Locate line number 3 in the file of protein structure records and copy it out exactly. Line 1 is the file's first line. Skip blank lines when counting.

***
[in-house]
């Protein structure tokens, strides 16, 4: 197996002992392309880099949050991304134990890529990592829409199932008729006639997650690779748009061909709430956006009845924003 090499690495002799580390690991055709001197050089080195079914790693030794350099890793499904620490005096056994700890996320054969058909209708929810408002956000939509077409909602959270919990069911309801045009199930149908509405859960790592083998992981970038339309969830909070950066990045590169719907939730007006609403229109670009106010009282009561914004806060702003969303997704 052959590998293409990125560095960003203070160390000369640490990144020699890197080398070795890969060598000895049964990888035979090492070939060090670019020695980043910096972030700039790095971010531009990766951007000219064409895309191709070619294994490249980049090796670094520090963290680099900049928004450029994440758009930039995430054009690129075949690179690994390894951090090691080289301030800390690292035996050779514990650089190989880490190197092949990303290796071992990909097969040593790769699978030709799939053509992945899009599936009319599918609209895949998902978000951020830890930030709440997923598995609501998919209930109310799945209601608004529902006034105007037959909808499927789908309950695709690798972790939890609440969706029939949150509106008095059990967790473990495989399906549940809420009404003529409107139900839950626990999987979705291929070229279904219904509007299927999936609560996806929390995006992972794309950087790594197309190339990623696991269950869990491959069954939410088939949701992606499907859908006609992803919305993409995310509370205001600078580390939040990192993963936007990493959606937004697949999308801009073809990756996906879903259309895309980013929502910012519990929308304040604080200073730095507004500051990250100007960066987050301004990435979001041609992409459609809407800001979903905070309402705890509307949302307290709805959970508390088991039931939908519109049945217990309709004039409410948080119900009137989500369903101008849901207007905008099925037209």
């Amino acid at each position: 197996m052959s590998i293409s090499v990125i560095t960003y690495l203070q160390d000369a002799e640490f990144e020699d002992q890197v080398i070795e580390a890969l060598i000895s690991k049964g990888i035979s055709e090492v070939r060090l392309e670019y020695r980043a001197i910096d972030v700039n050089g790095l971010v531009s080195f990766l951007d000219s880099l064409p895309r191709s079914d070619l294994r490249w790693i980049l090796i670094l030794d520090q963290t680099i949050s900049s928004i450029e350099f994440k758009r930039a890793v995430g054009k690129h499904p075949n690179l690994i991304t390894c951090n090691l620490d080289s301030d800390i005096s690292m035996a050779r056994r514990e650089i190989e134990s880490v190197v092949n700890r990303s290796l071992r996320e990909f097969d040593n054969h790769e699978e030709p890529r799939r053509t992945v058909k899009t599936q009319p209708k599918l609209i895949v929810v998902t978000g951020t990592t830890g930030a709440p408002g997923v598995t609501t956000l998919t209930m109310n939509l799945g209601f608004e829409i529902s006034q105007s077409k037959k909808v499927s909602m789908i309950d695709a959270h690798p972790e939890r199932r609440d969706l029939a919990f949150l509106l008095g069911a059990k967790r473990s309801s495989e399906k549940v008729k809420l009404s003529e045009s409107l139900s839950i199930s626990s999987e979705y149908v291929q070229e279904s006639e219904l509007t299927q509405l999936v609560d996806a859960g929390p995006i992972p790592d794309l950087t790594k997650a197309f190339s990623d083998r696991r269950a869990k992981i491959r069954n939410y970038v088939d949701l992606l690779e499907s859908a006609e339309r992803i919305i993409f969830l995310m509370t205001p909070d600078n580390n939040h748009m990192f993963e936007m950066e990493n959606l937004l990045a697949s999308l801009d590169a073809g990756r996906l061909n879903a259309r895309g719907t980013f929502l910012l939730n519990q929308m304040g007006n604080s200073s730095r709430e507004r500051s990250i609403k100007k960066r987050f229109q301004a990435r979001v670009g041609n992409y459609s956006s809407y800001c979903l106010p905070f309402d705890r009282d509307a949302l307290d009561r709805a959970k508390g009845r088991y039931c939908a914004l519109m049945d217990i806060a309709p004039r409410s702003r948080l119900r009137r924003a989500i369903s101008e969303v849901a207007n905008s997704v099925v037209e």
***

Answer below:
């Amino acid at each position: 197996m052959s590998i293409s090499v990125i560095t960003y690495l203070q160390d000369a002799e640490f990144e020699d002992q890197v080398i070795e580390a890969l060598i000895s690991k049964g990888i035979s055709e090492v070939r060090l392309e670019y020695r980043a001197i910096d972030v700039n050089g790095l971010v531009s080195f990766l951007d000219s880099l064409p895309r191709s079914d070619l294994r490249w790693i980049l090796i670094l030794d520090q963290t680099i949050s900049s928004i450029e350099f994440k758009r930039a890793v995430g054009k690129h499904p075949n690179l690994i991304t390894c951090n090691l620490d080289s301030d800390i005096s690292m035996a050779r056994r514990e650089i190989e134990s880490v190197v092949n700890r990303s290796l071992r996320e990909f097969d040593n054969h790769e699978e030709p890529r799939r053509t992945v058909k899009t599936q009319p209708k599918l609209i895949v929810v998902t978000g951020t990592t830890g930030a709440p408002g997923v598995t609501t956000l998919t209930m109310n939509l799945g209601f608004e829409i529902s006034q105007s077409k037959k909808v499927s909602m789908i309950d695709a959270h690798p972790e939890r199932r609440d969706l029939a919990f949150l509106l008095g069911a059990k967790r473990s309801s495989e399906k549940v008729k809420l009404s003529e045009s409107l139900s839950i199930s626990s999987e979705y149908v291929q070229e279904s006639e219904l509007t299927q509405l999936v609560d996806a859960g929390p995006i992972p790592d794309l950087t790594k997650a197309f190339s990623d083998r696991r269950a869990k992981i491959r069954n939410y970038v088939d949701l992606l690779e499907s859908a006609e339309r992803i919305i993409f969830l995310m509370t205001p909070d600078n580390n939040h748009m990192f993963e936007m950066e990493n959606l937004l990045a697949s999308l801009d590169a073809g990756r996906l061909n879903a259309r895309g719907t980013f929502l910012l939730n519990q929308m304040g007006n604080s200073s730095r709430e507004r500051s990250i609403k100007k960066r987050f229109q301004a990435r979001v670009g041609n992409y459609s956006s809407y800001c979903l106010p905070f309402d705890r009282d509307a949302l307290d009561r709805a959970k508390g009845r088991y039931c939908a914004l519109m049945d217990i806060a309709p004039r409410s702003r948080l119900r009137r924003a989500i369903s101008e969303v849901a207007n905008s997704v099925v037209e």